Remember that the other members of your team will be assessing you based upon the skill you demonstrate in choosing highly capable and compatible team members. You should expect that each one of your team members will require some level of development to enhance their fitness. However, your failure to confront poor performance is one of the lethal threats to your organization.

Design Individual Performance Plans

Performance targets are always becoming more rigorous. Every team member will be expected to perform at higher and higher levels.Thus, designing and implementing Individual Development Plans (IDPs) is absolutely critical to the sustained success of the entire team.

By investing in this effort, you’ll be rewarded with your team members’ commitment to you as their leader.

Inspire “Followership”

The final element that will influence the powerful commitment of your team is, of course, your prowess as a leader. Next, focus upon these seven components of leadership and you will inspire “followership” from the team!

Know yourself

Have the courage to take that pragmatic and honest look in the mirror. If you don’t truly know yourself, leading others will be virtually impossible.

Know each of your leadership team members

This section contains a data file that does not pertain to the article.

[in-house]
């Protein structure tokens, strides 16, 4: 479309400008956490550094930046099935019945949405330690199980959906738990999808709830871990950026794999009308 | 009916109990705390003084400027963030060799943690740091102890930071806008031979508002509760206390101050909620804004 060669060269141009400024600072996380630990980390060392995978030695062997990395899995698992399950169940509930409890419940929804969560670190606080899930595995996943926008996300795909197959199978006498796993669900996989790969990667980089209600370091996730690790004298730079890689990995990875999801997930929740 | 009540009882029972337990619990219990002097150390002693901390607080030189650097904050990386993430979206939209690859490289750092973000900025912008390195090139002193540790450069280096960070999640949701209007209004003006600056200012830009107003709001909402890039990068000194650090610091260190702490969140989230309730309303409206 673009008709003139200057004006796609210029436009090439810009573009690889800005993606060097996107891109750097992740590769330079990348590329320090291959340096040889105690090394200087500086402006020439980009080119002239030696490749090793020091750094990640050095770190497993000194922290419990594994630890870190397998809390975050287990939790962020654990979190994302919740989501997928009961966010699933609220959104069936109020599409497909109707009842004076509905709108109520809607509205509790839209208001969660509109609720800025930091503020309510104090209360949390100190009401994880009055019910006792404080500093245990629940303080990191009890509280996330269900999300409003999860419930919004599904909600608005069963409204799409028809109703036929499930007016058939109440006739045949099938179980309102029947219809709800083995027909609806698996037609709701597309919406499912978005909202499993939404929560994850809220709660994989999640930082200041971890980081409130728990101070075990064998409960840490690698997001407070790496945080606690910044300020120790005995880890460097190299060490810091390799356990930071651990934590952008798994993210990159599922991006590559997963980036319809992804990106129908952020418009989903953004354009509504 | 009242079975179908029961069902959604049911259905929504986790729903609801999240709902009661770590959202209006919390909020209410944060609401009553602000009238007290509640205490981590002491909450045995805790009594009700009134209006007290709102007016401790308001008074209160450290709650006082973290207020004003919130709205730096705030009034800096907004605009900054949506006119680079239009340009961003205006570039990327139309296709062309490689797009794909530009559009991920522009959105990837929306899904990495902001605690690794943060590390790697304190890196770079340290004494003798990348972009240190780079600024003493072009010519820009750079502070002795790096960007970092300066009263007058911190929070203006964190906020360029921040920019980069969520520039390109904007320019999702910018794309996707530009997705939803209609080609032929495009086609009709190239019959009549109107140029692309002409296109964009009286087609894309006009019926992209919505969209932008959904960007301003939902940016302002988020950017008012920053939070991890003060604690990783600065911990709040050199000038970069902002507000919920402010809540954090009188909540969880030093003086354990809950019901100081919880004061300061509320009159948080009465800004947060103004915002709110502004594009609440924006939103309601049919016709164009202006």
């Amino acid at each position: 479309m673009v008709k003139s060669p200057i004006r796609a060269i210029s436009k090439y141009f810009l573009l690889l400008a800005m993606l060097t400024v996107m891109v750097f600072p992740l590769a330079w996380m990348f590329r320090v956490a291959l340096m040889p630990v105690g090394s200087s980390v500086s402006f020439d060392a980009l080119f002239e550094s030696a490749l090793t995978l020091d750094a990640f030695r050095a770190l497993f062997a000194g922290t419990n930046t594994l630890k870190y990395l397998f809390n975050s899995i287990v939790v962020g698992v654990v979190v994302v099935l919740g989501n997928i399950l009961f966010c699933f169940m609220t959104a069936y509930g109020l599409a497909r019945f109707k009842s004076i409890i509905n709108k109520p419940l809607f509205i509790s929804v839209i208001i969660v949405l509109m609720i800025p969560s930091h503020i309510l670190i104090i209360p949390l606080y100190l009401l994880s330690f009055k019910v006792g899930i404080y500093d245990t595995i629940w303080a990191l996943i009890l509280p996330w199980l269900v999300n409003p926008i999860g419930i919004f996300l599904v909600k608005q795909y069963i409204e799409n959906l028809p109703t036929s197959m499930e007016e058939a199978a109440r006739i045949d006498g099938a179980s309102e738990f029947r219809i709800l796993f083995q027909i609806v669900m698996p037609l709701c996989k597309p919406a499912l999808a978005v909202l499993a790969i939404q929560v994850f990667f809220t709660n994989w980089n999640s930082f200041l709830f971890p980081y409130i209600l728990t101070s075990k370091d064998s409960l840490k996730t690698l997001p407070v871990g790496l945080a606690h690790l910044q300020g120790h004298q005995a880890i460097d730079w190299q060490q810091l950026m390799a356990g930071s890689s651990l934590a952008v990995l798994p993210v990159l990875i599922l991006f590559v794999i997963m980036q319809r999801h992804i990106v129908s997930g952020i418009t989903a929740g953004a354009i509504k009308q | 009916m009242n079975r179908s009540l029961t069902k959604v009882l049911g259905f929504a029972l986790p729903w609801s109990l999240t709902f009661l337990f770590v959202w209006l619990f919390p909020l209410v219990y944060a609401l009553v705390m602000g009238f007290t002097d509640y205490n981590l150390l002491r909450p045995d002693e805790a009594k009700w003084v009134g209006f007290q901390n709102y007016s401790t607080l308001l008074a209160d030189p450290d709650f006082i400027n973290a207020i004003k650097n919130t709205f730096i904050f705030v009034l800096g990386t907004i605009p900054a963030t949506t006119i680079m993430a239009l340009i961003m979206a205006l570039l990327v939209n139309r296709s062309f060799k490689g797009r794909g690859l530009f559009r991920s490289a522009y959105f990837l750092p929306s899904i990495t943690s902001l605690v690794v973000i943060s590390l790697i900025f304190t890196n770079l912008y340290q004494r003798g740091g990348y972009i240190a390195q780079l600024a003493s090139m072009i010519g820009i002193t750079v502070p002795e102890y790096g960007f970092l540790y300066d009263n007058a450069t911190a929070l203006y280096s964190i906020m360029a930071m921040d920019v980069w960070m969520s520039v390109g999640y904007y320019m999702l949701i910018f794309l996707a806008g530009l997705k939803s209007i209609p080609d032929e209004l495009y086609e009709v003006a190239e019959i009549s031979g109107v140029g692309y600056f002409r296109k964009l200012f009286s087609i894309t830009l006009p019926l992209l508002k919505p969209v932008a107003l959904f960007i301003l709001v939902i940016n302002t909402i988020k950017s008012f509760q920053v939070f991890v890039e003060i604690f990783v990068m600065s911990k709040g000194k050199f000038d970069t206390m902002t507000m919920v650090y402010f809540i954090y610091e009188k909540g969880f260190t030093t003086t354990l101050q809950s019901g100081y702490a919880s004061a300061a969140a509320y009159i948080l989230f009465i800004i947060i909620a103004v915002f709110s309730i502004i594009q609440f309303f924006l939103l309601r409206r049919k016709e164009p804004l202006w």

When you align the passions and interests of your people with the goals and objectives of the organization, your toughest task will be to stay out of the way.

Know what’s going on

Stay connected with your team members. When you are interacting with them on an individual or group basis, stay completely in that moment. Develop a laser-like focus that will block out all tangential thoughts or activities.

Develop your team

Commit resources to help them develop their full potential. Commitment generates commitment.

Create a positive environment

Fear and distrust shuts down human creativity and limits our ability to think beyond the “survival mode.”

Engage both your EQ and IQ

To motivate superior, committed performance, you have to win your team members’ hearts and minds. The emotional quotient (EQ) of great leaders eclipses the intelligence quotient (IQ) every time. Your people must select you as their leader, an act that’s driven by their passions and interests and how they perceive them to be in sync with your own.


It must flow both ways between you and the team. Without this critical element, making a big leap from compliance to being totally committed is simply impossible.

So there you have it.

It certainly sounds simple and straightforward. But in reality it’s neither. Leading an organization to perform consistently in the “totally committed zone” requires, at a minimum, all of the elements highlighted above.

You have to devote your total focus and commitment. The rewards of doing so, however, are a highly aligned organization, functioning at peak performance levels. And, coincidentally, everyone will love what they are doing!

Your Turn

As you can see, “commitment vs. compliance” is a topic that all effective leaders ponder from time to time. So, tell us what you think. What thoughts, ideas or experiences have you had on or about this topic?